Yes, this is a technique you can use only if you have a serger and you have access to matching yarn for your sweater knit fabric. Since many readers of this blog either produce their own fabrics (and therefore have the appropriate yarn), or purchase artisan fabrics (Your artisan/supplier probably has extra cones for purchase.), I thought I'd go into this topic briefly. Don't get me wrong: I'm still happy with the results from high quality serger thread. I'd categorize this "Yarn in the Loopers" technique as experimental.
|Click pic to enlarge.|
Even with the enlarged photo, you can barely see the yarn in this 4-"thread" balanced stitch on my Providence fabric. But that's the point!
I first heard of this technique in Pam Turbett's Revised Knit, Cut and Sew: Book 1. Turbett briefly discusses Sue Le Neve "who [uses] quite substantial wool yarn through the loopers to overlock the edges...." Though Le Neve's method involves bypassing the tension discs as well as several thread guides (I think she uses a heavier yarn.), I run my 2/20 yarn through all yarn guides and tension discs. The cone of yarn is placed on the table behind the serger. My upper looper tension for the yarn is slightly tighter (!) for my very soft, springy wool yarn than for regular serger thread. If you try this at home, be sure to spend time adjusting all the tensions. I don't plan on trying this with cotton yarn, because I don't think the cotton would be springy enough.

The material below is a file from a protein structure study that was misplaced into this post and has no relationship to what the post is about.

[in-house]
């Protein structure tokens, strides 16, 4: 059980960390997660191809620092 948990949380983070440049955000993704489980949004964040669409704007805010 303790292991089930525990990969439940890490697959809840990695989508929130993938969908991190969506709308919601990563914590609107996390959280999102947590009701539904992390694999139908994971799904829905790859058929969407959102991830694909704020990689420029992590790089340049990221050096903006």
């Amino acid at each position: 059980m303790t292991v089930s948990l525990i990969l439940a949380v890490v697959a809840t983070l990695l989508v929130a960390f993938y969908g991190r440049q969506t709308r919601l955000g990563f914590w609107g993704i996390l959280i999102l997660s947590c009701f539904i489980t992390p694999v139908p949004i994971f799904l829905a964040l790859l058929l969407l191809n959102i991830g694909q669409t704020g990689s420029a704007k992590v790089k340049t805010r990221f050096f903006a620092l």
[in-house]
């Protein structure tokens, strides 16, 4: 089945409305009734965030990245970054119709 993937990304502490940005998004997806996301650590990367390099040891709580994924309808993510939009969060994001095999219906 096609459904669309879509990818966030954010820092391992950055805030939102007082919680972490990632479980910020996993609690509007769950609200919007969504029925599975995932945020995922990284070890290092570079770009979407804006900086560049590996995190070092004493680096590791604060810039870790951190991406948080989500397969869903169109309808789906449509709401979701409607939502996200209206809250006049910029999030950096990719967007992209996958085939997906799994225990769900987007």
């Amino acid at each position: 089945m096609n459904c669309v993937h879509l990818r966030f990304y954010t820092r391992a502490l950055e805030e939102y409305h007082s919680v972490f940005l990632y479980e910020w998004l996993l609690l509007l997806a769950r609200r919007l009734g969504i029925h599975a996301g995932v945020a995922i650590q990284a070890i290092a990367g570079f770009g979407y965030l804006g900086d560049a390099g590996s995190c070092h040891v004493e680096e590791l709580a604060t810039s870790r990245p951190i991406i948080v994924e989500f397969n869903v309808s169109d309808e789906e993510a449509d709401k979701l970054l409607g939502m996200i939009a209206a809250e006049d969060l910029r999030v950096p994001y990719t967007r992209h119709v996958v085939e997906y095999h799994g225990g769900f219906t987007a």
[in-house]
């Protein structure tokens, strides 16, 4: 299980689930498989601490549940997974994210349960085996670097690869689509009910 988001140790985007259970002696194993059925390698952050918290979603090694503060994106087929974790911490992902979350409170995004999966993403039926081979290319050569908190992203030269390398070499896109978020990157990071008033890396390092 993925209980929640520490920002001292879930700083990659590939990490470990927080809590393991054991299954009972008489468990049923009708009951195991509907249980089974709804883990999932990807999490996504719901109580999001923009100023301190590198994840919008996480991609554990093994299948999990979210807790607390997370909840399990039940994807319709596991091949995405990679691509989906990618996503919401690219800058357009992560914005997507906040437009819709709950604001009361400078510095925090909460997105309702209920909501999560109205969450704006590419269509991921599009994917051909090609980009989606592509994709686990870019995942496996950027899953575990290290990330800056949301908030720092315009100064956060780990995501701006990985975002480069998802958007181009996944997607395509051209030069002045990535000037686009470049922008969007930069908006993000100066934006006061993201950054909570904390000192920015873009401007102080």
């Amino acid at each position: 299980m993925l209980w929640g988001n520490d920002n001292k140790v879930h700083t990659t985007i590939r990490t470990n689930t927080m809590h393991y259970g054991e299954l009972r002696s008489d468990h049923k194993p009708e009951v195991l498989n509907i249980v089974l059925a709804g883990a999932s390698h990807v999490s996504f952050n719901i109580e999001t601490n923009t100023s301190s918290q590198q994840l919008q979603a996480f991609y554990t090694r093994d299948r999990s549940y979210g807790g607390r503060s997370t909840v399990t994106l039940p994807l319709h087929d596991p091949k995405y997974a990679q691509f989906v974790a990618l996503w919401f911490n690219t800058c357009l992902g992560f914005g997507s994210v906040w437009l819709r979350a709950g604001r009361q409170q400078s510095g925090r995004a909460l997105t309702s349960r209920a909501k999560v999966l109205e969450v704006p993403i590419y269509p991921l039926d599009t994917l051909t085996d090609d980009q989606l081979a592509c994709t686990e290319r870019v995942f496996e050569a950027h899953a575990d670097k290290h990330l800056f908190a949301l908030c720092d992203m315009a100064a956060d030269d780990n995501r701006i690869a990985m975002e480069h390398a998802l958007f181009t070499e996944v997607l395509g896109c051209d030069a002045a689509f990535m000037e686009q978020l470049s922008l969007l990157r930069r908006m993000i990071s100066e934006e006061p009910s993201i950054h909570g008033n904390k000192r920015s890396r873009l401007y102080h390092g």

The yarn loops really blend in with the rest of the fabric, making the inside of the garment just a little nicer. I have the feeling that this blend-ability is what people like about Wooly Nylon in the loopers, when they can get a matching color. I've never used Wooly Nylon, but I do plan give it a try sometime.
|A band attached with yarn in the upper looper|
And from the public side...
That's right! From the public side it makes no difference whatsoever!
Do you have any unconventional ways of serging? I'd love to hear them. Next, I'm going to try yarn in both loopers.